Google Director, Apple, Microsoft and Samsung believe that they are continuously and accurately looking into any identified vulnerabilities in order to implement necessary protections.

Even though the authenticity of the leaks still awaits the confirmation, the CIA has expressed its concern about the topic.

Open Whisper Systems confirm that there was no Signal protocol encryption break, even though the New York Times originally reported that the CIA could break the encryption of WhatsApp, Signal and Telegram apps.

Category: Cyber security · Encryption · USA
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European Union’s justice commissioner Jourová threatens to suspend Privacy Shield

6. March 2017

Vera Jourová, the European Union’s justice commissioner, is willing to suspend Privacy Shield in case the Trump administration budges from the result of the negotiation between the Obama administration and the European Union.

The Privacy Shield pact was meant to replace the Safe Harbor decision of the European Commission that was overturned in October 2015 by the European Court of Justice (ECJ). The pact’s purpose is to enable the transfer of EU citizens’ personal data to the US while ensuring the protection of those data.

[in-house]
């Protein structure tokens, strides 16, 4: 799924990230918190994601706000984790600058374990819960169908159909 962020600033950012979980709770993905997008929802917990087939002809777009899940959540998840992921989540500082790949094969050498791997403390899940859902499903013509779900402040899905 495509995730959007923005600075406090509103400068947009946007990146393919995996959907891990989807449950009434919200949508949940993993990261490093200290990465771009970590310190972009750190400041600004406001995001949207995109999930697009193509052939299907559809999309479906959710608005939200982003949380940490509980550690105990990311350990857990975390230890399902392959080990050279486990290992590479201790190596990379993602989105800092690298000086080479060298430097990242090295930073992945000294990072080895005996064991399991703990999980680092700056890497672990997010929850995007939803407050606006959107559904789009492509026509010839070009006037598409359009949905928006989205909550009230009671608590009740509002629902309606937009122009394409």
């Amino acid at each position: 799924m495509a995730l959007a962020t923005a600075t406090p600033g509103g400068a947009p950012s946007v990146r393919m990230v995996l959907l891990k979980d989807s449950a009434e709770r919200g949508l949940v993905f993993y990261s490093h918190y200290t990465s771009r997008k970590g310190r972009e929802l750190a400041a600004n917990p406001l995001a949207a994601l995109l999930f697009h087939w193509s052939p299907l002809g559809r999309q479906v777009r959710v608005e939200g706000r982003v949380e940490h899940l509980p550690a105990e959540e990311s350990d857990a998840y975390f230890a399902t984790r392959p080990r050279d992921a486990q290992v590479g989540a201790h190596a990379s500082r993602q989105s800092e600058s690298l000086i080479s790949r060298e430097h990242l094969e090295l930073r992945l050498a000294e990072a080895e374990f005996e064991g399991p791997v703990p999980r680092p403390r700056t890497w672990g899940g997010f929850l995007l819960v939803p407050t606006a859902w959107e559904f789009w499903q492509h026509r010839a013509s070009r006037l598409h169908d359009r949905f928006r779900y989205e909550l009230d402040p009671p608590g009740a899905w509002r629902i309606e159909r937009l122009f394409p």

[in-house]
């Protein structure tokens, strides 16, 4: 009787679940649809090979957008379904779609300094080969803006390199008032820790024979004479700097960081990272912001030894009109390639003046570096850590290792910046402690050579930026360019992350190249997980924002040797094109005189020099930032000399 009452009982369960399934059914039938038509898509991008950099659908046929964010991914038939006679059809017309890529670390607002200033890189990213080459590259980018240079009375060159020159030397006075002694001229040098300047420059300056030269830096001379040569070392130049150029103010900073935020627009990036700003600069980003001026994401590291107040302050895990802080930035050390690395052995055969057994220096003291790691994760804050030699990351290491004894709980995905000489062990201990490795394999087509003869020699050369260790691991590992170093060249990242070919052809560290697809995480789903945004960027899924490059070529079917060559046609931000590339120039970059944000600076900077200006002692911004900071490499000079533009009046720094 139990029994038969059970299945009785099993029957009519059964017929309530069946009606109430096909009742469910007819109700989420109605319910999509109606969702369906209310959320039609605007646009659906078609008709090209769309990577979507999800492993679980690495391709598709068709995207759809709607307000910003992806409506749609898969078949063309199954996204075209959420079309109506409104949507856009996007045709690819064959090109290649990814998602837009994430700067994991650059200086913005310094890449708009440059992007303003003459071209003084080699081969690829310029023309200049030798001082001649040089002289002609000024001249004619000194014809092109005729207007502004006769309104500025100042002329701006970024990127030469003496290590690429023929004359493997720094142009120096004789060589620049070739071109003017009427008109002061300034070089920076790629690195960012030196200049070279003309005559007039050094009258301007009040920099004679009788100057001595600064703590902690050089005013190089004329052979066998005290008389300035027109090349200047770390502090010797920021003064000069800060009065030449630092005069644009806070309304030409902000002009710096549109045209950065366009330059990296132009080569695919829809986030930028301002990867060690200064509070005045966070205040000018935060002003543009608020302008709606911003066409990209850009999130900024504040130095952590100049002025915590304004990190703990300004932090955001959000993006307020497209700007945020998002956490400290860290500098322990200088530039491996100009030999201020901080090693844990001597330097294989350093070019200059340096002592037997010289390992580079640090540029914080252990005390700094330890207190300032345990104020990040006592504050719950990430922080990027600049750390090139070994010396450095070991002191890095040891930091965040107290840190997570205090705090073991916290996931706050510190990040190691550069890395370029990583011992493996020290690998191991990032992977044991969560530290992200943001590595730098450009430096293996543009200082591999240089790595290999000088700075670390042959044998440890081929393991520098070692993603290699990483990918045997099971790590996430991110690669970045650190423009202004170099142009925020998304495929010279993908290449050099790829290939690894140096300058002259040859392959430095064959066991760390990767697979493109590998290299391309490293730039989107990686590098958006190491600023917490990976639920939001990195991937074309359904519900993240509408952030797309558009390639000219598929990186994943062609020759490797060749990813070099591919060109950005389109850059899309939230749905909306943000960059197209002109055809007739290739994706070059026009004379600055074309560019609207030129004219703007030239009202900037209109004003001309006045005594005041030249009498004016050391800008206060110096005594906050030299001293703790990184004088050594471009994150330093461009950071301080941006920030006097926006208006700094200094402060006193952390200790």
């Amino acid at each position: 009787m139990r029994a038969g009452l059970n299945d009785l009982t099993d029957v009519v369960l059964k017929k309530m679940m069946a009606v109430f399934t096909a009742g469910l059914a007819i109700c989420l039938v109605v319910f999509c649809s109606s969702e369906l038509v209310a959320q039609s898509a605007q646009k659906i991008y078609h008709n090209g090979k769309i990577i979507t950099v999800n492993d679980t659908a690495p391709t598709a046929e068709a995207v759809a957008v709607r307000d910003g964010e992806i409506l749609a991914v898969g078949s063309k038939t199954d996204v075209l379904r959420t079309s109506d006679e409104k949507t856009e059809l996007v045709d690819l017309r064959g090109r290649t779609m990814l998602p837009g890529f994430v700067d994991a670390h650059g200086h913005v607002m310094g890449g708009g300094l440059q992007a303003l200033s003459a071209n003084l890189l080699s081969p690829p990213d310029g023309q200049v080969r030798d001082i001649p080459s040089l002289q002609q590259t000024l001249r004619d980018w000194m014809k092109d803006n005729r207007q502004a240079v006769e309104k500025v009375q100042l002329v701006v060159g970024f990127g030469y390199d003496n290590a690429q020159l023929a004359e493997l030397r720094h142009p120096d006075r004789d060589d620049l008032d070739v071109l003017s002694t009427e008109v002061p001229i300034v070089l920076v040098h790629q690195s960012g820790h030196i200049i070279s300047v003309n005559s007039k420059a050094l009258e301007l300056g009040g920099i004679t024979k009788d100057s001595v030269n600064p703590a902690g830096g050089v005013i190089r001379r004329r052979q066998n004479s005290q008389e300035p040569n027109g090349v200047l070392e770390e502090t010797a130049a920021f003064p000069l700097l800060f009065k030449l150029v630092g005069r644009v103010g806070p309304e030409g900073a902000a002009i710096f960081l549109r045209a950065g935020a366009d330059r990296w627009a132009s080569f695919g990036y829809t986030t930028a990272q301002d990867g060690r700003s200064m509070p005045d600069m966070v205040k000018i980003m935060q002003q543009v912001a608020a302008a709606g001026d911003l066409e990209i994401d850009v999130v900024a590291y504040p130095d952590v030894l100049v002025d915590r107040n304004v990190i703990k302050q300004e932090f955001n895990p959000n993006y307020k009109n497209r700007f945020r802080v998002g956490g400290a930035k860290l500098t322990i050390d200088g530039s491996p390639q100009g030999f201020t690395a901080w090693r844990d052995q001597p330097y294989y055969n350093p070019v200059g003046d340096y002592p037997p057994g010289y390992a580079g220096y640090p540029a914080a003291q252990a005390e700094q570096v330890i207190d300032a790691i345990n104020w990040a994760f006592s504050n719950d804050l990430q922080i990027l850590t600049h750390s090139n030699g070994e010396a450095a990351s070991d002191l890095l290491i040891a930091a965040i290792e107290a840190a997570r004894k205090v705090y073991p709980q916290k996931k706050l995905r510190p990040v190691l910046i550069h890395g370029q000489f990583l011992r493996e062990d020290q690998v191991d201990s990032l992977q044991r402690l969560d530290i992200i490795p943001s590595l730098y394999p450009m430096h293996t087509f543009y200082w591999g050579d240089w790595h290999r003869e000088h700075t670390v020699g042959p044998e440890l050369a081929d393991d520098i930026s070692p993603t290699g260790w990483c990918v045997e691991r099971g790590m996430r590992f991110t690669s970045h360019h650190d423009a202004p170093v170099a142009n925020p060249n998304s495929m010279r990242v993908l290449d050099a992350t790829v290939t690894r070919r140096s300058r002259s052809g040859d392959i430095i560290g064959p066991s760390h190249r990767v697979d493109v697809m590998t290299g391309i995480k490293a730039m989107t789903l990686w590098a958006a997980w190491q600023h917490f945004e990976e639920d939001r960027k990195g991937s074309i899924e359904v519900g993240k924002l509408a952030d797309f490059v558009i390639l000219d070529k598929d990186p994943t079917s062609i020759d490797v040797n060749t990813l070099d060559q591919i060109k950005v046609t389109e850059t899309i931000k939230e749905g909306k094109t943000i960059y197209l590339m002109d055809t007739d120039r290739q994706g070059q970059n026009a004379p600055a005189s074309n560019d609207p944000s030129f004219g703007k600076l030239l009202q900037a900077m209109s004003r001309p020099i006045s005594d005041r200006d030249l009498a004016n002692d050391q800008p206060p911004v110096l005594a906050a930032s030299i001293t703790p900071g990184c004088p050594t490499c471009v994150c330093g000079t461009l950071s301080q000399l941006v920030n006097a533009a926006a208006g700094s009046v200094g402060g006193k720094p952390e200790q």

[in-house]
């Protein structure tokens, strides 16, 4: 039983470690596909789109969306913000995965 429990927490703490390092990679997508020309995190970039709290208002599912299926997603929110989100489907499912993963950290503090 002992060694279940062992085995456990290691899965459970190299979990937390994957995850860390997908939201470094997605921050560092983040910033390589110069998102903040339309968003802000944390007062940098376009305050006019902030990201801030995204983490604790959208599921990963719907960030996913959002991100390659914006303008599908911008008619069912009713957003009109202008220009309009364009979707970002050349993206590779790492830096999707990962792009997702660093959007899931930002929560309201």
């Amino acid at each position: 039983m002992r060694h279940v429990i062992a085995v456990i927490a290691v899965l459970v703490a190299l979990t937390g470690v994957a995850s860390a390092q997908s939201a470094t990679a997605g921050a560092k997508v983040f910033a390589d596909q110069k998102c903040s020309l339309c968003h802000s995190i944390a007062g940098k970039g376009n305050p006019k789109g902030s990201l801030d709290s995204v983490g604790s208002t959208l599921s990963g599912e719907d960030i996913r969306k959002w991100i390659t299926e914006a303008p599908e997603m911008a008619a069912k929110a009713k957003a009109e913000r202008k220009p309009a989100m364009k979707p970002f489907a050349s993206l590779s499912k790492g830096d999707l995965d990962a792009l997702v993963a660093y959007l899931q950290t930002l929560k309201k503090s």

Concerns about the effectiveness of the Privacy Shield came up as President Trump passed an executive order in January 2017 saying “agencies shall, to the extent consistent with applicable law, ensure that their privacy policies exclude persons who are not United States citizens or lawful permanent residents from the protections of the Privacy Act regarding personally identifiable information.”